While not aiming for comprehensive population coverage, this pilot register sought to recruit participants with ME/CFS in an unbiased way from a large population base. Those recruited are constituting a cohort for long-term follow-up to shed light on prognosis, and a sampling frame for other studies.
Findings
Patients with unidentified chronic fatigue were identified in GP databases using a READ-code based algorithm, and conformity to certain case definitions for ME/CFS determined. 29 practices, covering a population aged 18 to 64 of 143,153, participated.
510 patients with unexplained chronic fatigue were identified. 265 of these conformed to one or more case definitions. 216 were invited to join the register; 160 agreed. 96.9% of participants conformed to the CDC 1994 (Fukuda) definition; the Canadian definition defined more precisely a subset of these. The addition of an epidemiological case definition increased case ascertainment by approximately 4%. A small-scale study in a specialist referral service in East Anglia was also undertaken.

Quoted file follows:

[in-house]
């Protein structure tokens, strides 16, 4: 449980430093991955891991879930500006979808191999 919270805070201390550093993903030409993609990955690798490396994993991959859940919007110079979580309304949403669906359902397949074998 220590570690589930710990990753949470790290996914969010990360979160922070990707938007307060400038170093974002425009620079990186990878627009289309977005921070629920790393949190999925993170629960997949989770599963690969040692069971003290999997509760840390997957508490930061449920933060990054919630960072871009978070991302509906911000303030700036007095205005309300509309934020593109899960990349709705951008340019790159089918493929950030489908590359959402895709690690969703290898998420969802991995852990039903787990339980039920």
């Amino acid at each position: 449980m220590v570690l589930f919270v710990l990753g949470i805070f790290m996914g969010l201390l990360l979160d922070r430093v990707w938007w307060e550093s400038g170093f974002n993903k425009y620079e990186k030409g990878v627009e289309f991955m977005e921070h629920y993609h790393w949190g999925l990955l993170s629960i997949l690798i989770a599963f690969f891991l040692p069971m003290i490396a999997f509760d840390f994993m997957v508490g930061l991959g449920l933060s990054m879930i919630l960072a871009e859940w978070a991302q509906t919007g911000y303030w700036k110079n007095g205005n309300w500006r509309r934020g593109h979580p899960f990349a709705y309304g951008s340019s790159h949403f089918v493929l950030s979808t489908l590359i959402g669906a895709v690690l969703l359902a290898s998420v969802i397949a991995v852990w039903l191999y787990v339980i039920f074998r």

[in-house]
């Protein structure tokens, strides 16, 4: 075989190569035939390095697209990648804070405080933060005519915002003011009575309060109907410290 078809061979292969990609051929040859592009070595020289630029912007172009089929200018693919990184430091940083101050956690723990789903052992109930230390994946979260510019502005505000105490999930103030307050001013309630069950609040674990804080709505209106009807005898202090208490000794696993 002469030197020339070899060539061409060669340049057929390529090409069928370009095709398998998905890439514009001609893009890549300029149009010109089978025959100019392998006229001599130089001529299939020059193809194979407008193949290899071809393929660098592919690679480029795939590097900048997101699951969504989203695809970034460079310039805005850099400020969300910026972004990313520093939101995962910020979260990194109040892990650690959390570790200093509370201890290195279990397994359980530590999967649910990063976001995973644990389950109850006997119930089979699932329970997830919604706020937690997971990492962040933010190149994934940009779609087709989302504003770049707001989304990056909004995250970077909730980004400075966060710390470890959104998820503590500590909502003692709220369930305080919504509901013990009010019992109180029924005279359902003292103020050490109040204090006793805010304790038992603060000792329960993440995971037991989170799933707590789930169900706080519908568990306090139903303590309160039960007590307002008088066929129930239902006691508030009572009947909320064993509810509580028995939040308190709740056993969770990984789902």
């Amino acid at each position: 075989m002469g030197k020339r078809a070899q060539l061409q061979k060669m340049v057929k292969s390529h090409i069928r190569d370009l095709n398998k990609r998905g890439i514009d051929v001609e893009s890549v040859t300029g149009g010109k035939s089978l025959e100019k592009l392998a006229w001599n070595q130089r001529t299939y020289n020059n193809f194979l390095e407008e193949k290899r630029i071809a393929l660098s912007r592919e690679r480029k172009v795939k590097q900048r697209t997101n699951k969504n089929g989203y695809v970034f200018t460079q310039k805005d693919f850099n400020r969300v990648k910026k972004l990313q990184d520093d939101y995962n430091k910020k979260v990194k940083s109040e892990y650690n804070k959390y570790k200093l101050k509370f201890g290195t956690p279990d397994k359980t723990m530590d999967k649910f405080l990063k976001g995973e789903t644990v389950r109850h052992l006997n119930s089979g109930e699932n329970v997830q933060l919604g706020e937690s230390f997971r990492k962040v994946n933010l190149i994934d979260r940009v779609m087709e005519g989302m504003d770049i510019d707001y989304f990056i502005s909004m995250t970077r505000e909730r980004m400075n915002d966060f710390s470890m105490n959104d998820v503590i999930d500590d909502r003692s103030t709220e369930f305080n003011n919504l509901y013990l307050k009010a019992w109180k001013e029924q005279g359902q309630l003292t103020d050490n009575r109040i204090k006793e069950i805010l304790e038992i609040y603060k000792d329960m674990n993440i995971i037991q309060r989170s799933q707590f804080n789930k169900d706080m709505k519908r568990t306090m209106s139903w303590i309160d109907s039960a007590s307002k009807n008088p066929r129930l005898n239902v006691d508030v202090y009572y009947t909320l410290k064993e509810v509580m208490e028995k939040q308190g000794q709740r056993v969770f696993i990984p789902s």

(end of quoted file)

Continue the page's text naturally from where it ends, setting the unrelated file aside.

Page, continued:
There was little difference in pattern of conformity to case definitions, age or sex among disease register participants compared with subjects in a parallel epidemiological study who declined to participate.
One-year follow-up of 50 subjects showed little change in pain or fatigue scores. There were some changes in conformity to case definitions.
Conclusions
Objective evaluation indicated that the aim of recruiting participants with ME/CFS to a Disease Register had been fulfilled, and confirmed the feasibility of our approach to case identification, data processing, transmission, storage, and analysis. Future developments should include expansion of the ME/CFS Register and its linkage to a tissue sample bank and post mortem tissue archive, to facilitate support for further research studies.
doi:10.1186/1756-0500-4-139
PMCID: PMC3118997  PMID: 21554673
6.  The expressed needs of people with Chronic Fatigue Syndrome/Myalgic Encephalomyelitis: A systematic review 
BMC Public Health  2009;9:458.
Background